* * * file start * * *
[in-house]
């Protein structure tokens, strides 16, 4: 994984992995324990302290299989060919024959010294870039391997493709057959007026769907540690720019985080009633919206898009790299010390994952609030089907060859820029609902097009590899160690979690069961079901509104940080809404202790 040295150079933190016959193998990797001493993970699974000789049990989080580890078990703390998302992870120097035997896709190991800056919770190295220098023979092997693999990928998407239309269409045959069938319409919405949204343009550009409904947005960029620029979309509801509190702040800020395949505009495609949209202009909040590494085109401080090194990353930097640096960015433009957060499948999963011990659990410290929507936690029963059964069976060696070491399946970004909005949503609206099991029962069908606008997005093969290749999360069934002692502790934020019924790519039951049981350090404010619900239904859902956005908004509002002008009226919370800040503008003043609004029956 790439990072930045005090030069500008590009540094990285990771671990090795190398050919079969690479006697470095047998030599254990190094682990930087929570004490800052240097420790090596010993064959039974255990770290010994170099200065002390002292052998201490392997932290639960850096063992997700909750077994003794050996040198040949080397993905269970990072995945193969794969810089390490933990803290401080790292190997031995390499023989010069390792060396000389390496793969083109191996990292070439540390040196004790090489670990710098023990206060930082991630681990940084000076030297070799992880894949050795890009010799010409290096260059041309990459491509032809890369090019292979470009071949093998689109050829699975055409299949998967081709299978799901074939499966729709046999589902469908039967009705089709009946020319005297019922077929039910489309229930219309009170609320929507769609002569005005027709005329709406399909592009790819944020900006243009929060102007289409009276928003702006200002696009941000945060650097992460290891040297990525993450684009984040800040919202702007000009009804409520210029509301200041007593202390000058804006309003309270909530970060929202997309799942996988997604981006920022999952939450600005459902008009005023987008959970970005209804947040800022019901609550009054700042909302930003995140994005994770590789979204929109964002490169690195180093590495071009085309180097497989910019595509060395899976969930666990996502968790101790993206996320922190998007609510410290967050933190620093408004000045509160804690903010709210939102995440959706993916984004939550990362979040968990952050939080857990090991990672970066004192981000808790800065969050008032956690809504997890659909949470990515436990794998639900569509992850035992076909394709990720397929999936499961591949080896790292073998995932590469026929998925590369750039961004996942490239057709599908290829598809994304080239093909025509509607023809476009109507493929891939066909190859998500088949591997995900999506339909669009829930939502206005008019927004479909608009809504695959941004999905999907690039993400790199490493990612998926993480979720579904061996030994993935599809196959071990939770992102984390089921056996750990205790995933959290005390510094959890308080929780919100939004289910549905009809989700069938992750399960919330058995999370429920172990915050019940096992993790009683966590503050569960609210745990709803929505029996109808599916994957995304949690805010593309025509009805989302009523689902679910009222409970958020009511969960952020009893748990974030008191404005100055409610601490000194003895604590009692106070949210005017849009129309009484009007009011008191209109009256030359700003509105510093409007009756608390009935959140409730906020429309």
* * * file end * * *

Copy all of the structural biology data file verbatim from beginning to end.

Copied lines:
[in-house]
């Protein structure tokens, strides 16, 4: 994984992995324990302290299989060919024959010294870039391997493709057959007026769907540690720019985080009633919206898009790299010390994952609030089907060859820029609902097009590899160690979690069961079901509104940080809404202790 040295150079933190016959193998990797001493993970699974000789049990989080580890078990703390998302992870120097035997896709190991800056919770190295220098023979092997693999990928998407239309269409045959069938319409919405949204343009550009409904947005960029620029979309509801509190702040800020395949505009495609949209202009909040590494085109401080090194990353930097640096960015433009957060499948999963011990659990410290929507936690029963059964069976060696070491399946970004909005949503609206099991029962069908606008997005093969290749999360069934002692502790934020019924790519039951049981350090404010619900239904859902956005908004509002002008009226919370800040503008003043609004029956 790439990072930045005090030069500008590009540094990285990771671990090795190398050919079969690479006697470095047998030599254990190094682990930087929570004490800052240097420790090596010993064959039974255990770290010994170099200065002390002292052998201490392997932290639960850096063992997700909750077994003794050996040198040949080397993905269970990072995945193969794969810089390490933990803290401080790292190997031995390499023989010069390792060396000389390496793969083109191996990292070439540390040196004790090489670990710098023990206060930082991630681990940084000076030297070799992880894949050795890009010799010409290096260059041309990459491509032809890369090019292979470009071949093998689109050829699975055409299949998967081709299978799901074939499966729709046999589902469908039967009705089709009946020319005297019922077929039910489309229930219309009170609320929507769609002569005005027709005329709406399909592009790819944020900006243009929060102007289409009276928003702006200002696009941000945060650097992460290891040297990525993450684009984040800040919202702007000009009804409520210029509301200041007593202390000058804006309003309270909530970060929202997309799942996988997604981006920022999952939450600005459902008009005023987008959970970005209804947040800022019901609550009054700042909302930003995140994005994770590789979204929109964002490169690195180093590495071009085309180097497989910019595509060395899976969930666990996502968790101790993206996320922190998007609510410290967050933190620093408004000045509160804690903010709210939102995440959706993916984004939550990362979040968990952050939080857990090991990672970066004192981000808790800065969050008032956690809504997890659909949470990515436990794998639900569509992850035992076909394709990720397929999936499961591949080896790292073998995932590469026929998925590369750039961004996942490239057709599908290829598809994304080239093909025509509607023809476009109507493929891939066909190859998500088949591997995900999506339909669009829930939502206005008019927004479909608009809504695959941004999905999907690039993400790199490493990612998926993480979720579904061996030994993935599809196959071990939770992102984390089921056996750990205790995933959290005390510094959890308080929780919100939004289910549905009809989700069938992750399960919330058995999370429920172990915050019940096992993790009683966590503050569960609210745990709803929505029996109808599916994957995304949690805010593309025509009805989302009523689902679910009222409970958020009511969960952020009893748990974030008191404005100055409610601490000194003895604590009692106070949210005017849009129309009484009007009011008191209109009256030359700003509105510093409007009756608390009935959140409730906020429309």